This page contains information about SMuFL-compliant music fonts.
The first SMuFL-compliant music font family is Bravura, designed by Daniel Spreadbury at Steinberg for its in-development scoring application.
Bravura draws on the heritage of the finest European music engraving of the 19th and early 20th centuries, with a bolder and more substantial look than most other music fonts: thin strokes are slightly thicker than in other fonts, improving the overall “blackness” of the font and its legibility when read at a distance.
Bravura is currently at version 1.204, which implements SMuFL 1.2.
The Bravura font family consists of two fonts: Bravura, which is intended for use in scoring applications; and Bravura Text, which is intended for use in text-based applications.
The Bravura font family is available as an OpenType font with PostScript outlines, in SVG font format, in Web Open Font Format (WOFF), and in Embedded Open Type (EOT) format, implementing all of the glyphs in SMuFL version 1.0, and also implementing all of the glyphs in the Unicode Musical Symbols range (U+1D100–U+1D1DD), of which SMuFL is a superset.
The Bravura font family is made available under the SIL Open Font License, which means that the fonts are free to download, use, embed, redistribute with other software (including commercial software) or to create derivative versions. The only restrictions on its use are that they cannot be sold on their own, any derivative versions cannot use the reserved font name “Bravura”, and any derivative versions must likewise also be licensed under the SIL Open Font License. For more information about the SIL Open Font License, read the answers to these Frequently Asked Questions.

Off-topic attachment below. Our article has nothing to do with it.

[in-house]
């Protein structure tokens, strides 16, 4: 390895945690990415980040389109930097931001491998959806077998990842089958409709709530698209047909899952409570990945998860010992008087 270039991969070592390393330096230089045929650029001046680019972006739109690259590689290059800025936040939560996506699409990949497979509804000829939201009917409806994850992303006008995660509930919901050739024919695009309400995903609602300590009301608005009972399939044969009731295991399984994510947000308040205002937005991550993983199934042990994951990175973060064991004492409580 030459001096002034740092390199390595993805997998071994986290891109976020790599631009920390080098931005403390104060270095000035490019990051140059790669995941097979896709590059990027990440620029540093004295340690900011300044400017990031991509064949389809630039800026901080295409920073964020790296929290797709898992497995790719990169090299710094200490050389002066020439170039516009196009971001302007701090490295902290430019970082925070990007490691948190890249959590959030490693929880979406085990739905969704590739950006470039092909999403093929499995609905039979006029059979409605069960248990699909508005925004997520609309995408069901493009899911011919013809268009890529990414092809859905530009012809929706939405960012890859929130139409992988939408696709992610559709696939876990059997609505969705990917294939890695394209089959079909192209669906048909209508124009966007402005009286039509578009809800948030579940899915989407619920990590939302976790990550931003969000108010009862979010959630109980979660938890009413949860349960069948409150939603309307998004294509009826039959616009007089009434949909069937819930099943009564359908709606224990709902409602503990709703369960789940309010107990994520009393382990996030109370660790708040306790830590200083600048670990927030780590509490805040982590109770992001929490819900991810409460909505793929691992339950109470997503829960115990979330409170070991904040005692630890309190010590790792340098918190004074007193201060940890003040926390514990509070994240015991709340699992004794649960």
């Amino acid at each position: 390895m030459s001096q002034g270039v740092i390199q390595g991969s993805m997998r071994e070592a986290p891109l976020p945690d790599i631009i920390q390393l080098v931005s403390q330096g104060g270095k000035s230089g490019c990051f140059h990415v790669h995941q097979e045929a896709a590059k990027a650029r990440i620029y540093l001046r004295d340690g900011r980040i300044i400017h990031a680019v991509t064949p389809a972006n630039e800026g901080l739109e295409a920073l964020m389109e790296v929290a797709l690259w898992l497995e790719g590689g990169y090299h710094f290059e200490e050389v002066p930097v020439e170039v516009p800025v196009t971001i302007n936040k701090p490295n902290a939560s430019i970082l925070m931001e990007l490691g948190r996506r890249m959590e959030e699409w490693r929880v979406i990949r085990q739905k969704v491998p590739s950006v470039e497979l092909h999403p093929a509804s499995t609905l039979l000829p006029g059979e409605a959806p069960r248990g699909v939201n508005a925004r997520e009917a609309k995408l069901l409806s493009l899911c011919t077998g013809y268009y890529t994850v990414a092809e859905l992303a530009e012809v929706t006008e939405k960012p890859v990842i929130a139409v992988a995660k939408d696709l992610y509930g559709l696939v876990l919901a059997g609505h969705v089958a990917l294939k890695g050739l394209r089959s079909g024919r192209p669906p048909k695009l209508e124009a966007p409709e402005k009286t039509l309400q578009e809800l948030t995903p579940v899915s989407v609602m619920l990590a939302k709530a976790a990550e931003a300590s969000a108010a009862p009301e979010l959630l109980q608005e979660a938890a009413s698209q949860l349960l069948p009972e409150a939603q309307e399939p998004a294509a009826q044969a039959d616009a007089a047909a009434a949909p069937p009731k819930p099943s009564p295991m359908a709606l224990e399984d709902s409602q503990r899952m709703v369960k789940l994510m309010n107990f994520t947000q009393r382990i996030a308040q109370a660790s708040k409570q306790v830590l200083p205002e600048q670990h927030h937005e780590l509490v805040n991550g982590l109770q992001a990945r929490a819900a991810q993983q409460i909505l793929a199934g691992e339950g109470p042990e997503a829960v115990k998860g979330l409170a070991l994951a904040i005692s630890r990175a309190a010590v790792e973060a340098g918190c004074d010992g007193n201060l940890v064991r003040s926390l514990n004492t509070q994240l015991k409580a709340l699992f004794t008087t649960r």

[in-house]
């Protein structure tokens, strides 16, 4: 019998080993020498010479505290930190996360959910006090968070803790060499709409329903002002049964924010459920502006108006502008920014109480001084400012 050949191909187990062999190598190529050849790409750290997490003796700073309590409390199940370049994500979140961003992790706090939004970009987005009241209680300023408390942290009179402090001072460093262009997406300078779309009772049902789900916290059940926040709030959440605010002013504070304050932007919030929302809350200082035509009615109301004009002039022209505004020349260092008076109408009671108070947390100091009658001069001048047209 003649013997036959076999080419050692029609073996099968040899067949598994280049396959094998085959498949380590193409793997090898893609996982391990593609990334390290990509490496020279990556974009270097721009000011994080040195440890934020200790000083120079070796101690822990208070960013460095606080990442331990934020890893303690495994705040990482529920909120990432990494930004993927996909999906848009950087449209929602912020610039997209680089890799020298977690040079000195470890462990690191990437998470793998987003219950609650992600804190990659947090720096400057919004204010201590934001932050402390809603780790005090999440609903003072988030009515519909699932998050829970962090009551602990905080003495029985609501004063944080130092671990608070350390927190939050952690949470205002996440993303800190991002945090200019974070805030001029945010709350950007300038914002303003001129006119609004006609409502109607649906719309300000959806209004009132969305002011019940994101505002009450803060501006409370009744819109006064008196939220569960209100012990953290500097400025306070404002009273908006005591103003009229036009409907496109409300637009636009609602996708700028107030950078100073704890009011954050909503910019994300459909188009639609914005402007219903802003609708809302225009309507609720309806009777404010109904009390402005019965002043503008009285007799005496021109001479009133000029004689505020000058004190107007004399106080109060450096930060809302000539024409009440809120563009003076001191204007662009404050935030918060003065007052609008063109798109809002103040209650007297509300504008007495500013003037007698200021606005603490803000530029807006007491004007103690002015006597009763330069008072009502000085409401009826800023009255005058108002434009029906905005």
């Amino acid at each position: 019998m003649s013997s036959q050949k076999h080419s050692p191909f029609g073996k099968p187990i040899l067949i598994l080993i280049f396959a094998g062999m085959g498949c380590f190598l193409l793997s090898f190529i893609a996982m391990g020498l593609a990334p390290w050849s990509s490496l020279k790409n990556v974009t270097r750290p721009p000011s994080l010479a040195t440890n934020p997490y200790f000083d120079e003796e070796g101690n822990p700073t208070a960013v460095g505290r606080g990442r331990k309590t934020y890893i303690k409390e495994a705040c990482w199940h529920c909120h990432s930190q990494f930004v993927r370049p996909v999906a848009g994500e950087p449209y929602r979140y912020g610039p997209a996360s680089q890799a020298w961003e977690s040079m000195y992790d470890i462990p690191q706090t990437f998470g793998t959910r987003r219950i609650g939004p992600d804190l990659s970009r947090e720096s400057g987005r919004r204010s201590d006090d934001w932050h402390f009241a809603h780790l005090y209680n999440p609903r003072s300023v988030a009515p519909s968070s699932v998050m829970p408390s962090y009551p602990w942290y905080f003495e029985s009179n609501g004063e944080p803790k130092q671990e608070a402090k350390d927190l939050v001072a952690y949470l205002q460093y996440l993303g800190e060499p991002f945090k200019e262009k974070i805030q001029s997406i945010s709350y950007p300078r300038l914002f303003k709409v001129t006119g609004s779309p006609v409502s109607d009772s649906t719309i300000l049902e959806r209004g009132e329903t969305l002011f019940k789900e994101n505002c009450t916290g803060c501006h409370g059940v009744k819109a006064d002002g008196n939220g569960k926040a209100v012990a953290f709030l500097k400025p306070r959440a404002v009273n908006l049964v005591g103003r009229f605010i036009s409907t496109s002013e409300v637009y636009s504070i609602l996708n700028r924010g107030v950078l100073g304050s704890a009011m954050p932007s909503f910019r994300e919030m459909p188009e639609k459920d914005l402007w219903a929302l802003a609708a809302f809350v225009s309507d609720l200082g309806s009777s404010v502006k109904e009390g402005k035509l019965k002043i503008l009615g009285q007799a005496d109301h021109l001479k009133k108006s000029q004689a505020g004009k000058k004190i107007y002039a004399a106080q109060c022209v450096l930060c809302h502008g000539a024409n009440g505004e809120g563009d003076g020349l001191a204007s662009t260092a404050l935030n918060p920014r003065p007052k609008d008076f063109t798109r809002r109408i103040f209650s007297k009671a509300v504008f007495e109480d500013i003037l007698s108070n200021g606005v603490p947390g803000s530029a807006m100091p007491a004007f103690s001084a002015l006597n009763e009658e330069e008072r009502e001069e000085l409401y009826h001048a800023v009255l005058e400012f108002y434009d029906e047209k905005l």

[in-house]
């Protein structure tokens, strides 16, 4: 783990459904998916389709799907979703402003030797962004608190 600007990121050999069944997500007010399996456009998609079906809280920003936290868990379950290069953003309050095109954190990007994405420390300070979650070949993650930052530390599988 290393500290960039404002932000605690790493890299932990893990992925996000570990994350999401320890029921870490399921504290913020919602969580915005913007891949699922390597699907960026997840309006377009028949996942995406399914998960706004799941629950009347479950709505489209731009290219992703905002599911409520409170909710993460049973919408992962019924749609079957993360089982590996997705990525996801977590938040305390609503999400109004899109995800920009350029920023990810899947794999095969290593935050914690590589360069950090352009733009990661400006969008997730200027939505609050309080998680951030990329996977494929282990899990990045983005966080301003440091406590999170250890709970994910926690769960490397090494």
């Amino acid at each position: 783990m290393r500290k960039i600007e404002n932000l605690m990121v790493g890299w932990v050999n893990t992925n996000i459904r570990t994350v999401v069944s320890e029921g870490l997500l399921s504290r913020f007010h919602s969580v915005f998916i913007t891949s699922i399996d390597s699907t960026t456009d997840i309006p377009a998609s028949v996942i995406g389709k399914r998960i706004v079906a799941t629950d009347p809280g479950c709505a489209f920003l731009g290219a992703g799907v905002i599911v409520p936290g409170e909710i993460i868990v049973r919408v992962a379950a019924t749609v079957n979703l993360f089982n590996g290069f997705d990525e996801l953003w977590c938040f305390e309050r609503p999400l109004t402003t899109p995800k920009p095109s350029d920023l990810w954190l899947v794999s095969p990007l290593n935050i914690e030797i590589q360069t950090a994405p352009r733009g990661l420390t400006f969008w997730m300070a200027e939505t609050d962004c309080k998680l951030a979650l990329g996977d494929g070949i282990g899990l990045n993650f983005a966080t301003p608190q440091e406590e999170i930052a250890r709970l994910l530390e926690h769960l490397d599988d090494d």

If you make any improvements or additions to Bravura, you are invited to submit those improvements to Steinberg for consideration for inclusion in the font. Please consider allowing others in the community to benefit from any improvements you make by allowing Steinberg to improve the core font, rather than choosing to create a derivative font.
The first commercial SMuFL-compliant font is November 2.0, by composer, pianist, software developer and font designer Robert Piéchaud, is available for sale from Klemm Music.
November was one of the first digital music typefaces to mimic the slightly weathered look of traditional music engraving, with its slightly rounded terminals producing a warmer image through its carefully reproduced imperfections, just as the metal punches used in engraving would wear away slightly after years of repeated use. November 2.0 adds hundreds of new symbols, and is now fully SMuFL-compliant.
November 2.0 is available as an OpenType font with PostScript outlines. Note that November 2.0 is sold under a commercial license, with options for single users and multi-user organisations (such as schools). The font may not be freely redistributed, or used to create derivative versions without the express permission of the designer and copyright holder.